Takeaways from The Post’s investigation of deforestation in the Amazon

The Ituí and Itaquaí rivers in the Javari Valley Indigenous Territory in Brazil's Amazonas state. (Rafael Vilela for The Washington Post)
The Ituí and Itaquaí rivers in the Javari Valley Indigenous Territory in Brazil's Amazonas state. (Rafael Vilela for The Washington Post)

The lawless destruction of the Amazon rainforest is an emergency that touches us all: A unique resource seen as vital to averting catastrophic global warming is being decimated. Under Brazilian President Jair Bolsonaro, deforestation is at a 15-year high. The forest is racing toward what scientists warn is a tipping point, when it can no longer maintain its base ecology and suffers a spreading dieback. In this series, The Washington Post travels to some of the Amazon’s most remote and dangerous regions to reveal how crime, corruption and greed are leading to its systematic dismantling — and how Brazil, and the world, are failing to ensure the integrity of the planet’s largest rainforest.

Here are the key takeaways:

1. Beef is the killer — and America is complicit.

The Amazon rainforest is being destroyed to make room for cattle pasture. Brazil is the world’s biggest exporter of beef, and much of it has come at the expense of the Amazon. One of the biggest buyers is the United States, where companies import hundreds of millions of pounds of Brazilian beef every year and are under no obligation to warn the American consumer of its origin. By analyzing thousands of cattle shipment and purchase logs, The Post traced deforestation-tainted beef from the rainforest to the United States and exposed the broken system that enables the trade.

2. Brazil has the tools to make the beef industry less destructive, but has declined to use them.

Brazil’s leading meatpackers, under pressure from federal attorneys, have largely prohibited the purchase of cattle from farms that have been accused of illegal deforestation. But this has only pushed the destruction out of sight. Ranchers routinely shuffle cattle from farm to farm to avoid the detection system, and meatpackers look the other way. The system has a potential fix: Each time cattle are moved, an animal transfer record is created. The government or meatpackers could use that information to determine whether cattle come from illegally deforested land. But the Brazilian government has blocked access to the records.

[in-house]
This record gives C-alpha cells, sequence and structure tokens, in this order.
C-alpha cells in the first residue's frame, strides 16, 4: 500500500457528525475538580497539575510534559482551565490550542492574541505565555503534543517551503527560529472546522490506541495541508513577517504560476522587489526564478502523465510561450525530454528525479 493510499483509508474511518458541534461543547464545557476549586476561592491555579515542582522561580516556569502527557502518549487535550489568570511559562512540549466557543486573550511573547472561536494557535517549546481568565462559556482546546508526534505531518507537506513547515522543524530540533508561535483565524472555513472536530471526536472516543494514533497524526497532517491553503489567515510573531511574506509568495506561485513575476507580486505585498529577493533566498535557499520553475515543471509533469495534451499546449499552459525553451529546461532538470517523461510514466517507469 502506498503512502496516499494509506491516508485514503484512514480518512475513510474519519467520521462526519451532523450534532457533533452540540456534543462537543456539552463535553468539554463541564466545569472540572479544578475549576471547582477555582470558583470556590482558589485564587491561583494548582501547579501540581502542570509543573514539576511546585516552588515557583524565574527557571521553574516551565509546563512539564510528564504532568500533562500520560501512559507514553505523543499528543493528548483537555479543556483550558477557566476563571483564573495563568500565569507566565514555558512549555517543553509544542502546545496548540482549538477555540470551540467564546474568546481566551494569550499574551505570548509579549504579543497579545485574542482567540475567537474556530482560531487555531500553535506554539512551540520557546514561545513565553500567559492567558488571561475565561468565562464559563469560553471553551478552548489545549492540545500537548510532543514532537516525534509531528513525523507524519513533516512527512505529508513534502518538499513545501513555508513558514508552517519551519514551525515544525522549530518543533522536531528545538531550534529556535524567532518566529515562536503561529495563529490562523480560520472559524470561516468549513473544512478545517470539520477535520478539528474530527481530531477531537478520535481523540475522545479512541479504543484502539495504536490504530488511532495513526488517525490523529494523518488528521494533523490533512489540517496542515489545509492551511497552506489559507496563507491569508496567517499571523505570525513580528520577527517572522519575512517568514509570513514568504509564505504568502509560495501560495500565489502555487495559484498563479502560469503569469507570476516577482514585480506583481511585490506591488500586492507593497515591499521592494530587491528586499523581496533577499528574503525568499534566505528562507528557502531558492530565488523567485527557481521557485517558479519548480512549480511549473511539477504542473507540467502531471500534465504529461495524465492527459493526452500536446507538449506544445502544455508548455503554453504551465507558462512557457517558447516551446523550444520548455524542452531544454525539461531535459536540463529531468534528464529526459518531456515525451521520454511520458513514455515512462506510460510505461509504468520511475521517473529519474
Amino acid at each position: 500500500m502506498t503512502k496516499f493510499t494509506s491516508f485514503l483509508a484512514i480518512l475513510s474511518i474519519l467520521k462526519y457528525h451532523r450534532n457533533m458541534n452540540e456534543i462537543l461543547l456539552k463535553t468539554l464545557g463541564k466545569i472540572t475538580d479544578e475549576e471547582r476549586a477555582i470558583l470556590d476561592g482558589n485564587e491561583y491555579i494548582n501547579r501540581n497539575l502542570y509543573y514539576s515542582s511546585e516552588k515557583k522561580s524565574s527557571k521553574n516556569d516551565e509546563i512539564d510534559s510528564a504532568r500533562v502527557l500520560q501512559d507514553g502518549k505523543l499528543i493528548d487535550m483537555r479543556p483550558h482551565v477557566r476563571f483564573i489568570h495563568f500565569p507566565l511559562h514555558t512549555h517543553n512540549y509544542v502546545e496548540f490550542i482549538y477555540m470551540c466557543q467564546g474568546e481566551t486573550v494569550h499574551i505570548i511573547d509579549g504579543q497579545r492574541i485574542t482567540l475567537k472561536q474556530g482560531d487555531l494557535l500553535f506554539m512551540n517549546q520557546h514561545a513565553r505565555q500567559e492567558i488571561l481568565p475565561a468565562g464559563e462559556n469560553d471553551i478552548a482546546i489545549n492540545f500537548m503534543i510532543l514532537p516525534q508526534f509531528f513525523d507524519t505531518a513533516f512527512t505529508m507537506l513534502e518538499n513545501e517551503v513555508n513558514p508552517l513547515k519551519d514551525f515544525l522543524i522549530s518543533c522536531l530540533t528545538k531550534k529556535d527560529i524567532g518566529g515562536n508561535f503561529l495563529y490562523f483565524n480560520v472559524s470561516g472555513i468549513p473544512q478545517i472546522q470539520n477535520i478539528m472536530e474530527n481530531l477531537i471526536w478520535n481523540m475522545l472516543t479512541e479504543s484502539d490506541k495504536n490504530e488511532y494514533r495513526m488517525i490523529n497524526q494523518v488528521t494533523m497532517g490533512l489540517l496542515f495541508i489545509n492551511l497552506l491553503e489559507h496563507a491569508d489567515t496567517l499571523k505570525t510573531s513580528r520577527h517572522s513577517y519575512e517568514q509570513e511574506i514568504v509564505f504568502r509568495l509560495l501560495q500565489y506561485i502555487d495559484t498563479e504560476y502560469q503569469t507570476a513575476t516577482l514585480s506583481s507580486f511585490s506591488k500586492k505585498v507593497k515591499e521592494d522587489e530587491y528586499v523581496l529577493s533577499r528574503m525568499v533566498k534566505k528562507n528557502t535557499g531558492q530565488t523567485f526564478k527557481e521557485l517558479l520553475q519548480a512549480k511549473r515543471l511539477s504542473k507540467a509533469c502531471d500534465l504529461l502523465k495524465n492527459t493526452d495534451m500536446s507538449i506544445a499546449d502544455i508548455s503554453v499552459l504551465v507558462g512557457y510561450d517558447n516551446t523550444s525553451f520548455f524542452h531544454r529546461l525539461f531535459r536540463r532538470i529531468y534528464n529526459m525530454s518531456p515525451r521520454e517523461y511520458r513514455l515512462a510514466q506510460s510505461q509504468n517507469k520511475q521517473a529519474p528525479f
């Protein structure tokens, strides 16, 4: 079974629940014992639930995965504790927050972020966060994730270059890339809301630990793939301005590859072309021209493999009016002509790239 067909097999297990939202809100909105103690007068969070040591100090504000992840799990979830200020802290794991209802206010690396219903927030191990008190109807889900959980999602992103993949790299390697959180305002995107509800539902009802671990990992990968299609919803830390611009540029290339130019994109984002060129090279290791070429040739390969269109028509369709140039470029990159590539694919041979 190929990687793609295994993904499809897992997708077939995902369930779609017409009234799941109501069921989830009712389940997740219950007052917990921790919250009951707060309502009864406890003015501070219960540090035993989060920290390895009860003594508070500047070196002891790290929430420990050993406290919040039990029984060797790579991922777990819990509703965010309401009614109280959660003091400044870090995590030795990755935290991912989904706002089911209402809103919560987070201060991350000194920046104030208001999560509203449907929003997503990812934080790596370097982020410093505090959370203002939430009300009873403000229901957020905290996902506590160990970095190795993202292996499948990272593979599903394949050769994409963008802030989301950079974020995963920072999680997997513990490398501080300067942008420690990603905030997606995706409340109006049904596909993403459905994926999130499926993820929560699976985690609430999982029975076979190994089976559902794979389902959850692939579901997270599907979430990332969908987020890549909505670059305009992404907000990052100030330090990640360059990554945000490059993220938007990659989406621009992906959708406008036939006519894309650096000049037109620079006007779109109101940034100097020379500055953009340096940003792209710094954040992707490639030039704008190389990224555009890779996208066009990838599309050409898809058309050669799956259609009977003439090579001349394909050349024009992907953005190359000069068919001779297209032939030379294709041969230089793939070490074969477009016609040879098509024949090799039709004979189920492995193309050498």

3. Those accused of destroying the forest are often the very ones charged with protecting it.

People accused of environmental wrongdoing have won public office in the Amazon more than 1,900 times, according to a Post analysis of thousands of federal infractions and candidate records. Those facing such accusations have pumped nearly $37 million into the coffers of politicians who frequently call for the loosening of environmental restrictions. In the Amazon, environmental wrongdoers get rich — and the rich win public office.

4. Brazil has lost nearly a fifth of its Amazon rainforest, but few have been held accountable.

The law enforcement system created to fight illegal deforestation is failing at virtually every level. Agencies gutted during the Bolsonaro administration fail to detect the majority of deforestation. The few fines that are assessed are rarely paid. Illegal deforestation is punishable by prison, but in the rare instances that offenders are convicted, few are sentenced. The Post analyzed a year’s worth of criminal cases and was unable to find a single person imprisoned for illegal deforestation.

5. Killing accompanies illegal deforestation — and is done with impunity.

The Amazon is a land of conflict, contested by many: Indigenous peoples, cattle ranchers, river dwellers and criminals. The disputes that erupt among them often lead to killings, but the vast majority of deaths go unsolved. Illegal land grabbers invade territory with the intent of “flipping” it — transforming it from pristine forest with little economic value to deforested land that can be sold with fraudulent papers and put to agricultural use. The people who get in the way of that plan, who are overwhelmingly poor or Indigenous, are often killed. In June, activist Bruno Pereira and British journalist Dom Phillips were shot dead after visiting an Indigenous surveillance team monitoring illegal poaching in the remote Javari Valley Indigenous Territory.

The Post's Terrence McCoy traveled to the location where journalist Dom Phillips and activist Bruno Pereira were killed, to investigate their deaths. (Video: Rafael Vilela, Terrence McCoy, Alexa Juliana Ard/The Washington Post)

6. Many of the problems preceded Bolsonaro, but they have intensified during his administration.

Brazil has long struggled to bring order to the Amazon, a vast territory with little state presence. Many law enforcement agencies have for years complained of insufficient resources and nettlesome bureaucracy. But the challenges have deepened significantly during Bolsonaro’s four years in office. The president has repeatedly assailed the institutions charged with protecting the Amazon and its Indigenous communities. Ibama, the chief environmental law enforcement agency, issues just a fraction of the environment infractions it once did. Funai, the government’s Indigenous affairs agency, has become so weakened that poachers in the remote Javari Valley Indigenous Territory have attacked its surveillance base repeatedly.

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